The News Wheel
No Comments

Mazda Designs Led by Japanese Philosophy

Decrease Font Size Increase Font Size Text Size Print This Page

2016 Mazda MX-5 Top Down

Mazda has come a long way since the Zoom Zoom era. It has been rapidly developing its line of SKYACTIV technology while at the same time redesigning the looks of its lineup according to its newer KODO: Soul of Motion design language and philosophy.

That isn’t the only philosophy which Mazda aspires to fulfill, though. In addition to KODO: Soul of Motion, Mazda’s engineers are striving to achieve a basic theory called “Hashiru Yorokobi.” This loosely translates to Joy of Speed.

2015 Mazda 3 hatchback profile

“That is all about the joy of driving, or the joy we derive from driving,” Mazda North America Chief Engineer Dave Coleman said. “It’s the fundamental thrill of pushing past your biological performance envelope.” To put it very simply, we humans love to go fast, especially at speeds that our bodies were never designed to reach on their own.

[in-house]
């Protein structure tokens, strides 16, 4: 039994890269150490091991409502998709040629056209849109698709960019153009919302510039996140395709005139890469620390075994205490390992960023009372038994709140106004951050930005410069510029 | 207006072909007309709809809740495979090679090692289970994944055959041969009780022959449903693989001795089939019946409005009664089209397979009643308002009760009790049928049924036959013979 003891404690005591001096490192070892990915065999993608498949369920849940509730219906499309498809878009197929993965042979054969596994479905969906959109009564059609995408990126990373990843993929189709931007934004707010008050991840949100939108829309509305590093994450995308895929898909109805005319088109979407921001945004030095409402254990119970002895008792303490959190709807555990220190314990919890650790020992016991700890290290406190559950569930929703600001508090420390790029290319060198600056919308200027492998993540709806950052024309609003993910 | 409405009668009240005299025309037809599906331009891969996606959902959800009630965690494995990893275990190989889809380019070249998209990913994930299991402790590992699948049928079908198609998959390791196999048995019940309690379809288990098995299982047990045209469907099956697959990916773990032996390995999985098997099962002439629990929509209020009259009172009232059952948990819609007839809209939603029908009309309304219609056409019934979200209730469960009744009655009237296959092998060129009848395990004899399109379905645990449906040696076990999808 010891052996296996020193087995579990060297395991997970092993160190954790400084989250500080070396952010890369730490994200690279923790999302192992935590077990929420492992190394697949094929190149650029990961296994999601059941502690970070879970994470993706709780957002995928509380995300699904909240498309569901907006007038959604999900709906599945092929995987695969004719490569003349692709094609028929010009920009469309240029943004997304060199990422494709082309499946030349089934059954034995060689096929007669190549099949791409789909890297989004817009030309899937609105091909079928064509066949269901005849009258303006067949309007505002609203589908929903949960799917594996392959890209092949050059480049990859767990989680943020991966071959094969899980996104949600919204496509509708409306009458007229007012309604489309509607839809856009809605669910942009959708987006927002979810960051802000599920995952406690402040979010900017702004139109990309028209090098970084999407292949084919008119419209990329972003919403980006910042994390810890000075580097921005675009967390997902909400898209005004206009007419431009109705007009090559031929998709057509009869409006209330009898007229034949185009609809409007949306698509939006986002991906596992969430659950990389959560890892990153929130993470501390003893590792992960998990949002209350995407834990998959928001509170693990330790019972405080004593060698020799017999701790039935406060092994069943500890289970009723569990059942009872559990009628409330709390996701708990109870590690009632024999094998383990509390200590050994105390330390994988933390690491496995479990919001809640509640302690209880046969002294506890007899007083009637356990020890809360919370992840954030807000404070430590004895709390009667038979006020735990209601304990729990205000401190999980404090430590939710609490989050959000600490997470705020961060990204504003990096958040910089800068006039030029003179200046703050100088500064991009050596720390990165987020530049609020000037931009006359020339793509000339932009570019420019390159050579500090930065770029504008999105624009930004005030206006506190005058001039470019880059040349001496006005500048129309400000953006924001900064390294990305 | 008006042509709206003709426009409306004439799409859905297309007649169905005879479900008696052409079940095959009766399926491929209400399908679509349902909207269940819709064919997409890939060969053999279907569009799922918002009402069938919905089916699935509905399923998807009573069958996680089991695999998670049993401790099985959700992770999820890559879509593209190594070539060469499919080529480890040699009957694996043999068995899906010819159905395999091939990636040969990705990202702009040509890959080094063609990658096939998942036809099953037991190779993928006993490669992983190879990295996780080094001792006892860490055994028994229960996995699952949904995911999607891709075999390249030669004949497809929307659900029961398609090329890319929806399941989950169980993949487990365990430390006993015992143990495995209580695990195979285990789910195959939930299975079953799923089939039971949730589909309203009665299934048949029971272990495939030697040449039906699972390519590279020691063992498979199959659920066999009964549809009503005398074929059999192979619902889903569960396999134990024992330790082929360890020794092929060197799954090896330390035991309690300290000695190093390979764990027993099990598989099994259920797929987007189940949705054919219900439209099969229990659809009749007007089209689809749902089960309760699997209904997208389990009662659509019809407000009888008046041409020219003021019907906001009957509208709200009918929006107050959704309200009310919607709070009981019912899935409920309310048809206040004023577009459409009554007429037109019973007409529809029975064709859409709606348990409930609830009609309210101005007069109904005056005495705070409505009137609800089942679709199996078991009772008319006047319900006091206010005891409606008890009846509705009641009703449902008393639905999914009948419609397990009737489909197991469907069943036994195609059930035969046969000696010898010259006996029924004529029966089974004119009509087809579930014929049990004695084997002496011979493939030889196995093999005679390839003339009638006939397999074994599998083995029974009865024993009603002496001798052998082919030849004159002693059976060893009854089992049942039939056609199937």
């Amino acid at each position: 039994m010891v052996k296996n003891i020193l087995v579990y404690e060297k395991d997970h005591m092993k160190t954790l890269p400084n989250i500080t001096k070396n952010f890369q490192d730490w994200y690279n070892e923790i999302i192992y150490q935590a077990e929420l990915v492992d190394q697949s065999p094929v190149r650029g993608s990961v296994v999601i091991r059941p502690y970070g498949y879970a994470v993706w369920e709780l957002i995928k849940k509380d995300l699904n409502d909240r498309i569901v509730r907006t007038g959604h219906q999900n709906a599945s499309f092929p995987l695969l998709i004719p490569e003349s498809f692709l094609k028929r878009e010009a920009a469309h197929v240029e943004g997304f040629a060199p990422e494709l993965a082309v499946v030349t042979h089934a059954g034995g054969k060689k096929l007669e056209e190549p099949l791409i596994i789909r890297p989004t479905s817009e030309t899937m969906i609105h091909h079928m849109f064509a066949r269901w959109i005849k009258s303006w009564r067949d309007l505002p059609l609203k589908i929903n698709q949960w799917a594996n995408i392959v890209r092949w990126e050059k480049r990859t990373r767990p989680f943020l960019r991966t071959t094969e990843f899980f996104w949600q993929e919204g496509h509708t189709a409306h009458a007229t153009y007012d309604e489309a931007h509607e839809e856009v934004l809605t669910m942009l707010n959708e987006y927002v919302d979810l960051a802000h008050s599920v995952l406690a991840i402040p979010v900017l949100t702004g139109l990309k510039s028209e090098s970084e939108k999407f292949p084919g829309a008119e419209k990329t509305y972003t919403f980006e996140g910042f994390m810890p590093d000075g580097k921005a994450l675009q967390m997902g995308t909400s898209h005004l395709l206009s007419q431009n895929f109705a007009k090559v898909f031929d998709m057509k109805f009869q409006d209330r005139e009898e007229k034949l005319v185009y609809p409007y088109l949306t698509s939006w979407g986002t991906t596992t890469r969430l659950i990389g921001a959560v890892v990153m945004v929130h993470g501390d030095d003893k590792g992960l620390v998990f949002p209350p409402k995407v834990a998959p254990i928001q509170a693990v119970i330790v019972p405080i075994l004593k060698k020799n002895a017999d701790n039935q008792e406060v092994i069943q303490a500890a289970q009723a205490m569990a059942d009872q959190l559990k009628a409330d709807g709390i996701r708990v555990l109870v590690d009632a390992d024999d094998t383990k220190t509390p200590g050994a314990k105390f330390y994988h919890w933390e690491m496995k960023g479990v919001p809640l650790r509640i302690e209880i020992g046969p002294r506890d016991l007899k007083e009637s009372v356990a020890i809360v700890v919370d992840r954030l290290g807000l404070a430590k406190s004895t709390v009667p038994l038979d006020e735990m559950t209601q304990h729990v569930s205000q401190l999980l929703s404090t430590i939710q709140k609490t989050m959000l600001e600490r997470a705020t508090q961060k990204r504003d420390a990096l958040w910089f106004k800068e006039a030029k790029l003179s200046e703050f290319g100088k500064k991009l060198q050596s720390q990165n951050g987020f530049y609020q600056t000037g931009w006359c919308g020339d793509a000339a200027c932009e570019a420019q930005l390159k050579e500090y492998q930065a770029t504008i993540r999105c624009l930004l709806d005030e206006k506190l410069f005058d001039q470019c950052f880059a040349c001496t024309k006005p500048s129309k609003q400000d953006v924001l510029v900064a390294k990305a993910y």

Another philosophy that Mazda aspires to uphold is “Jinba Ittai,” a compound Japanese term that describes a theoretical connection between a horse and its rider where horse and rider are almost extensions of each other’s bodies. Originally, Mazda adopted this philosophy to design the MX-5, but now wants to extend this to every other model in its range through technology such as G-Vectoring Control, which will be standard on the 2017 Mazda6 and which seeks to increase vehicle responsiveness going into and out of turns by manipulating the vehicle’s torque.

Together, these philosophies paint a very striking and enticing picture of Mazda’s vehicles to come.

News Source: